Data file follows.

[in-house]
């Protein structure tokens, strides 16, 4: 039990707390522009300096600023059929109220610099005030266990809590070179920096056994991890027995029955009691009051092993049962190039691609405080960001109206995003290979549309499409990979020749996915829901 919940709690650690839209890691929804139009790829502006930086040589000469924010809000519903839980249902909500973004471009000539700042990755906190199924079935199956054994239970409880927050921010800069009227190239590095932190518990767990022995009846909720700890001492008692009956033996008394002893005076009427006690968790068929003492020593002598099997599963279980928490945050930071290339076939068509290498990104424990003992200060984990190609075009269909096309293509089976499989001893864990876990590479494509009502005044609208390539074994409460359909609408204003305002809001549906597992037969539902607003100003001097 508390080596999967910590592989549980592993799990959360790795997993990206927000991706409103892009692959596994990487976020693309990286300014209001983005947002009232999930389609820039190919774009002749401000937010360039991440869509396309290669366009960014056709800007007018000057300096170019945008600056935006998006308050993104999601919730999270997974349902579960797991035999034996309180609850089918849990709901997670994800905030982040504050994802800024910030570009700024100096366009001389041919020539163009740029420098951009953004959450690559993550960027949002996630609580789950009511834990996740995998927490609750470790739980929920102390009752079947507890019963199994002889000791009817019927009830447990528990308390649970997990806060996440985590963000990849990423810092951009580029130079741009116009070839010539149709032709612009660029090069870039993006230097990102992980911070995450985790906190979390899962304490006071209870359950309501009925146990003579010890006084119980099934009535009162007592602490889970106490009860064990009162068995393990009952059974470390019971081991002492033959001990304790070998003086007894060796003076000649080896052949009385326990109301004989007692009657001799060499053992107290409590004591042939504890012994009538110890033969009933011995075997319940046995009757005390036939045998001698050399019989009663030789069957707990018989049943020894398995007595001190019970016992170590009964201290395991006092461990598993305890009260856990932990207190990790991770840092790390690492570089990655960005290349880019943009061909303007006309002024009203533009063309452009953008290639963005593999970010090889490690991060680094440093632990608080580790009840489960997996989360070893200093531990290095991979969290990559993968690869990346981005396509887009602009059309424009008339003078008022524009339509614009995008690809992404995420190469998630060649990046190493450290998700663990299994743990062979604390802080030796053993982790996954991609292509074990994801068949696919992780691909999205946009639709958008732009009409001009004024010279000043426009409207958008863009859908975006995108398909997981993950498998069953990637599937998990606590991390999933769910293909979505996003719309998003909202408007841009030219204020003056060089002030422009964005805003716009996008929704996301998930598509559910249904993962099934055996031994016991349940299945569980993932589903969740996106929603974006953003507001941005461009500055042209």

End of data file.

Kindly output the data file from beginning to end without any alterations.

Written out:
[in-house]
């Protein structure tokens, strides 16, 4: 039990707390522009300096600023059929109220610099005030266990809590070179920096056994991890027995029955009691009051092993049962190039691609405080960001109206995003290979549309499409990979020749996915829901 919940709690650690839209890691929804139009790829502006930086040589000469924010809000519903839980249902909500973004471009000539700042990755906190199924079935199956054994239970409880927050921010800069009227190239590095932190518990767990022995009846909720700890001492008692009956033996008394002893005076009427006690968790068929003492020593002598099997599963279980928490945050930071290339076939068509290498990104424990003992200060984990190609075009269909096309293509089976499989001893864990876990590479494509009502005044609208390539074994409460359909609408204003305002809001549906597992037969539902607003100003001097 508390080596999967910590592989549980592993799990959360790795997993990206927000991706409103892009692959596994990487976020693309990286300014209001983005947002009232999930389609820039190919774009002749401000937010360039991440869509396309290669366009960014056709800007007018000057300096170019945008600056935006998006308050993104999601919730999270997974349902579960797991035999034996309180609850089918849990709901997670994800905030982040504050994802800024910030570009700024100096366009001389041919020539163009740029420098951009953004959450690559993550960027949002996630609580789950009511834990996740995998927490609750470790739980929920102390009752079947507890019963199994002889000791009817019927009830447990528990308390649970997990806060996440985590963000990849990423810092951009580029130079741009116009070839010539149709032709612009660029090069870039993006230097990102992980911070995450985790906190979390899962304490006071209870359950309501009925146990003579010890006084119980099934009535009162007592602490889970106490009860064990009162068995393990009952059974470390019971081991002492033959001990304790070998003086007894060796003076000649080896052949009385326990109301004989007692009657001799060499053992107290409590004591042939504890012994009538110890033969009933011995075997319940046995009757005390036939045998001698050399019989009663030789069957707990018989049943020894398995007595001190019970016992170590009964201290395991006092461990598993305890009260856990932990207190990790991770840092790390690492570089990655960005290349880019943009061909303007006309002024009203533009063309452009953008290639963005593999970010090889490690991060680094440093632990608080580790009840489960997996989360070893200093531990290095991979969290990559993968690869990346981005396509887009602009059309424009008339003078008022524009339509614009995008690809992404995420190469998630060649990046190493450290998700663990299994743990062979604390802080030796053993982790996954991609292509074990994801068949696919992780691909999205946009639709958008732009009409001009004024010279000043426009409207958008863009859908975006995108398909997981993950498998069953990637599937998990606590991390999933769910293909979505996003719309998003909202408007841009030219204020003056060089002030422009964005805003716009996008929704996301998930598509559910249904993962099934055996031994016991349940299945569980993932589903969740996106929603974006953003507001941005461009500055042209």